Paul knew that the Jerusalem apostles had the true gospel - he desired them to be true to it. He wanted then to stand up to the false teachers and not allow their own cultural prejudices to entice them to let these false teachers continue to make such damaging claims.
Church Unity Was At Stake
On the one side of this dispute we have Paul, who is saying: The gospel of faith in Christ is for people of all cultures. On the other side we have his opponents, claiming: Not all Jewish people are Christians, but all Christians must become Jewish. If the Jerusalem apostles had sided with, or even tolerated those who were teaching against Paul, this would have split the church in two. Paul saw that the “freedom that we have in Christ” was under threat and the “truth of the gospel” was at stake. The stakes could not have been higher.
They Were Welcomed
By bringing along Titus, Paul confronted the other apostles with a concrete test case. Would they require Titus to be circumcised, or not? They did not insist on Titus’ circumcision. In verse 6, Paul said, they “added nothing to me”, meaning his message was complete. Their acceptance of Titus was proof that they had accepted Paul’s ministry and the radical implications of the gospel. “They gave the right hand of fellowship” (verse 9) and recognized that Paul was sent to the gentiles and others to the Jews.
We Have Freedom
In verse 4, Paul makes it clear that the biblical gospel gives freedom, while his opponents’ “earn your salvation” message would lead people into slavery. How does the gospel give us freedom?
The gospel gives cultural freedom. Moralistic religion tends to press its members to adopt very specific rules and regulations for dress, diet, and behavior. These specific rules are meant to be very do-able and clear because salvation depends upon obeying. Loving your neighbor will seem like an impossibly high standard, but rules about entertainment, alchohol, dress, and behavior are obtainable. There is an overemphasis on external cultural separation rather than on internal distinctiveness of spirit, motive, outlook and perspective.
The gospel leads to emotional freedom. If our relationship with God is based on keeping moral behavior - then we will be on an endless treadmill of guilt and insecurity. Paul never freed Gentile believers from the moral imperatives of the Ten Commandments - we are to follow them as a way to live - but we are free from them as a system of salvation. We obey knowing that we are saved in Christ. We obey in the freedom of gratitude.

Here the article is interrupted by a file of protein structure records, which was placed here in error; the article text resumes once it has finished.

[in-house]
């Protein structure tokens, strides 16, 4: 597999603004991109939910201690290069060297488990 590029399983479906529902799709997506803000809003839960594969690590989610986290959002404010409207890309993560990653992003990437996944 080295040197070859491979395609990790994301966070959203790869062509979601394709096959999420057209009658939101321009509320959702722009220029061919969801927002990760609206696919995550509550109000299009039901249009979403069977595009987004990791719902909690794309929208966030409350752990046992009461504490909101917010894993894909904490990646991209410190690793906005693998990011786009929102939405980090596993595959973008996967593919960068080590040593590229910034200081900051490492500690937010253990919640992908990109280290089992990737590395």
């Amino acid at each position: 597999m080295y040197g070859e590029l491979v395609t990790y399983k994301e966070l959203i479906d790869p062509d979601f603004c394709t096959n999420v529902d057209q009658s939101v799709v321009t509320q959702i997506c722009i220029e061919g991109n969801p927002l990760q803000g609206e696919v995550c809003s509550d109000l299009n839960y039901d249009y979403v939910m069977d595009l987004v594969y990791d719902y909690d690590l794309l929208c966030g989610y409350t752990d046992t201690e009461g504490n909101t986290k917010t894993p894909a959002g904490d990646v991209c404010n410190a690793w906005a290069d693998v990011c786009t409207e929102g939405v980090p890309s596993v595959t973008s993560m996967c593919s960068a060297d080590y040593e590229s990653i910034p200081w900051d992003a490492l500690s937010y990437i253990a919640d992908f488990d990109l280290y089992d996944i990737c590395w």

God is pleased to save those who are stuck in religious legalism. He is also pleased to save those who live irreligious lives of self pleasure. It brings pleasure to the heart of God to reveal to us our need for Jesus Christ and then to save us.
The gospel provides freedom!
This week, as you reflect on the message, utilize this section to help you apply what has been taught to your life. Think of friends, co-workers, neighbors,
The Gospel is powerful. The good news of Jesus changes us. This section is to record the ways you are noticing the good news of Jesus transforming your life. Jot notes to help you remember.
As we examined God’s Word, in what ways was His Word examining you?
Describe how Jesus is becoming more central in your life.
What does trusting in Jesus look like for you this week?
This simple acronym (BLESS, B - Bless, L - Listen, E - Eat, S - Speak, S - Sabbath) should help you to frame your life according to the great commandment “love God” (Matthew 22:37) and the expression of that commandment in loving your neighbor (John 13:34). Each time you meet, start by discussing the rhythms of your life according to B.L.E.S.S.
Intentionally bless: Christ-followers, non-believers and those different than you.
Listen to what God is saying to you, through His Word and others.
Share a meal with a Christ-follower and also a non-believer.
Talk to God through prayer and to others about Jesus through witness.
Be intentional about taking time to both rest and recreate.